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Homemade Almond Milk
Creamy and luscious almond milk that is perfect as it is or with some cookies on the side. A vegan staple for any household and takes only a few minutes to make.
I never understood the fuss over Almond milk and its worldwide trend. I remember trying it out from a carton and absolutely detested it. There was a weird after taste and a chemical like flavor that refused to leave my palate. As time passed I wrote it off as I believed that it was purely artificial and made for a very terrible drink. Today, I make this milk at least once a week if not more and always have it on hand at home. So, what stitched the gap between then and now? I had to make Almond milk at home for my brother who couldn’t digest the carton “mylks”. This pushed me to understand not only how its made but play around to achieve a full bodied flavor of milk and not something that has an essence like taste with a diluted feel.
Hold up Annika, what is “Mylk”? Is it a typing error or something that really does exist? Why random reader, thank you for asking this very interesting and valid question. A “Mylk” is essentially a non dairy milk product including but not limited to all nuts, coconut, soy, hemp, etc. coming under the term of plant based liquids used as milk in cooking, baking and basic consumption.
The great thing about making your own nut mylk at home is the fact that you get to control the quality of the product. Also, it only needs two ingredients; almonds and water. Yes, you can totally add dates for sweetness, vanilla for a floral flavor and a pinch of salt to bring it all alive but the basics are nuts and water. When you buy any mylk from outside you are ingesting a certain amount of chemicals, stabilizers and preservatives that help elongate shelf life. I am not condemning the brands available as some of them are really good and have a delicious flavor however, there is some innate joy in making things from scratch at home and honestly, if it only requires a few minutes of your time and 2 ingredients I don’t think your pocket would mind you making it at home.
Why should you be making and drinking Almond Mylk though? It is plant based ensuring all vegans and plant based diets are sorted, low in calories making it great for those who are looking to lose weight and reduce calorie intake, it is low in sugar which is suitable for people with diabetes etc, high in Vitamin E & D enabling better skin a great antioxidant and helps reduce inflammation on the whole. I am not saying you should cut out regular milk from your diet and opt for this over night, I am saying it is a delicious drink worth making and substituting every now and then to add more nutrition and diversity to your diet if you don’t already have it included.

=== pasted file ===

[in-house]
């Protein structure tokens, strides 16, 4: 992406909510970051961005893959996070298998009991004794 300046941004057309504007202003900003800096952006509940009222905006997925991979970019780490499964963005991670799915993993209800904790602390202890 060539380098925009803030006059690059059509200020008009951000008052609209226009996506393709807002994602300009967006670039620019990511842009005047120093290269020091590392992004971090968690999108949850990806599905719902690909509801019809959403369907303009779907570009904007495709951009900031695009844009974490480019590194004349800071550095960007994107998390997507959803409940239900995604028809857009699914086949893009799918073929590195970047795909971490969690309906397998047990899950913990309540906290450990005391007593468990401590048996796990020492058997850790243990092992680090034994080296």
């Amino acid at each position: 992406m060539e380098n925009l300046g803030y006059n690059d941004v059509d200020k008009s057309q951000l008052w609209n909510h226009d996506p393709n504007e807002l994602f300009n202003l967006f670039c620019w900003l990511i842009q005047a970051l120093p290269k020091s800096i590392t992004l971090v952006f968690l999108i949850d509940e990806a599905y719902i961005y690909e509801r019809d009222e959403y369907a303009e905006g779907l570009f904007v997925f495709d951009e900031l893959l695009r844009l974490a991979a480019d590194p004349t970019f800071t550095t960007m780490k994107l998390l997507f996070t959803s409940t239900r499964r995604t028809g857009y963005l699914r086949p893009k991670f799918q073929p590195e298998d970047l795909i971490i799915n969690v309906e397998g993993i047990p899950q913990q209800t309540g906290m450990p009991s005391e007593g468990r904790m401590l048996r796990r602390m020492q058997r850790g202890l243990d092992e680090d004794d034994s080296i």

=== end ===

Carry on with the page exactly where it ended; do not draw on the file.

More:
Even though this is a straight forward recipe there are a few pressure points that are worth mentioning. Let us start with the nuts. We are making almond milk and there are many types of almonds. I like using whole raw almonds with the skin. When I make the mylk I lightly dry roast the almonds for a deeper flavor. This is not essential by any means but I think it brings out the true almond flavor like any other nuts when heated, reason being the heat brings out the natural oils from the nuts making them stronger in flavor and more delicious.
Bringing me to my next pressure point, soaking the almonds. Now if you are going to roast them, let them cool down before you soak them, if not soak them directly. How important is it to soak your nuts before making the mylk? I think it is essential. This helps break down the structure of the nuts making them easier to digest and better to blend later ensuring a creamier textured mylk. Soaking the nuts in-turn saturates them which also reduces the almond pulp once strained. Almonds contain high levels of phytic acid which can mingle with the other minerals affecting the digestive process, soaking helps neutralize most of the phytic acid aiding in better nutritional content. Okay enough nerd talk.